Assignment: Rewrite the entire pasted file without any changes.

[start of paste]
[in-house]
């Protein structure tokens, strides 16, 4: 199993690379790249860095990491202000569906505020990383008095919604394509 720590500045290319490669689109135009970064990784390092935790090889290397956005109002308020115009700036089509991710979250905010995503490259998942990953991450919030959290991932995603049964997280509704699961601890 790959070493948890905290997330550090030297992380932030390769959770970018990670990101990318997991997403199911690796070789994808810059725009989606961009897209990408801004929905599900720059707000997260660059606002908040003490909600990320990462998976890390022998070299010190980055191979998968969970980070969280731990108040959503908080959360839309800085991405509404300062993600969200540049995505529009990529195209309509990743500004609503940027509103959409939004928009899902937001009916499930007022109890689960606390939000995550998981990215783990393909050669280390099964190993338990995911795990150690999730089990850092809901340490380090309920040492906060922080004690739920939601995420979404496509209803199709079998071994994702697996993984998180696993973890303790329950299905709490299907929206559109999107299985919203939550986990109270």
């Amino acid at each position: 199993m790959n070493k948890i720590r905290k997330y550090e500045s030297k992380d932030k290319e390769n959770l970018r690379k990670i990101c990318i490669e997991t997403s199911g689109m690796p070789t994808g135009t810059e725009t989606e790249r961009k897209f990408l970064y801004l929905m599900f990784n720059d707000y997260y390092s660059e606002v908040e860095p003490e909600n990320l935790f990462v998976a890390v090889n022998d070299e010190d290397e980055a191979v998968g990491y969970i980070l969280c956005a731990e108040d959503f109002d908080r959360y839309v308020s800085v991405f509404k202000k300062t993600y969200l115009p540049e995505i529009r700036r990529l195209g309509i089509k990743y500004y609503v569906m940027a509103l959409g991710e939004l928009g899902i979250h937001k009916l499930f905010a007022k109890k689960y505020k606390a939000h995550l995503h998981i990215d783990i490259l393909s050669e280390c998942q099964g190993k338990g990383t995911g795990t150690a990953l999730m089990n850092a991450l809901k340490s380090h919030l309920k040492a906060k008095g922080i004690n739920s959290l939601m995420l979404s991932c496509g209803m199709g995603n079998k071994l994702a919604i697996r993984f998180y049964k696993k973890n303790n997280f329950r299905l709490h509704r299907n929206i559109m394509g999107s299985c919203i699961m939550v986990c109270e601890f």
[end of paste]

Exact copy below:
[in-house]
């Protein structure tokens, strides 16, 4: 199993690379790249860095990491202000569906505020990383008095919604394509 720590500045290319490669689109135009970064990784390092935790090889290397956005109002308020115009700036089509991710979250905010995503490259998942990953991450919030959290991932995603049964997280509704699961601890 790959070493948890905290997330550090030297992380932030390769959770970018990670990101990318997991997403199911690796070789994808810059725009989606961009897209990408801004929905599900720059707000997260660059606002908040003490909600990320990462998976890390022998070299010190980055191979998968969970980070969280731990108040959503908080959360839309800085991405509404300062993600969200540049995505529009990529195209309509990743500004609503940027509103959409939004928009899902937001009916499930007022109890689960606390939000995550998981990215783990393909050669280390099964190993338990995911795990150690999730089990850092809901340490380090309920040492906060922080004690739920939601995420979404496509209803199709079998071994994702697996993984998180696993973890303790329950299905709490299907929206559109999107299985919203939550986990109270």
């Amino acid at each position: 199993m790959n070493k948890i720590r905290k997330y550090e500045s030297k992380d932030k290319e390769n959770l970018r690379k990670i990101c990318i490669e997991t997403s199911g689109m690796p070789t994808g135009t810059e725009t989606e790249r961009k897209f990408l970064y801004l929905m599900f990784n720059d707000y997260y390092s660059e606002v908040e860095p003490e909600n990320l935790f990462v998976a890390v090889n022998d070299e010190d290397e980055a191979v998968g990491y969970i980070l969280c956005a731990e108040d959503f109002d908080r959360y839309v308020s800085v991405f509404k202000k300062t993600y969200l115009p540049e995505i529009r700036r990529l195209g309509i089509k990743y500004y609503v569906m940027a509103l959409g991710e939004l928009g899902i979250h937001k009916l499930f905010a007022k109890k689960y505020k606390a939000h995550l995503h998981i990215d783990i490259l393909s050669e280390c998942q099964g190993k338990g990383t995911g795990t150690a990953l999730m089990n850092a991450l809901k340490s380090h919030l309920k040492a906060k008095g922080i004690n739920s959290l939601m995420l979404s991932c496509g209803m199709g995603n079998k071994l994702a919604i697996r993984f998180y049964k696993k973890n303790n997280f329950r299905l709490h509704r299907n929206i559109m394509g999107s299985c919203i699961m939550v986990c109270e601890f």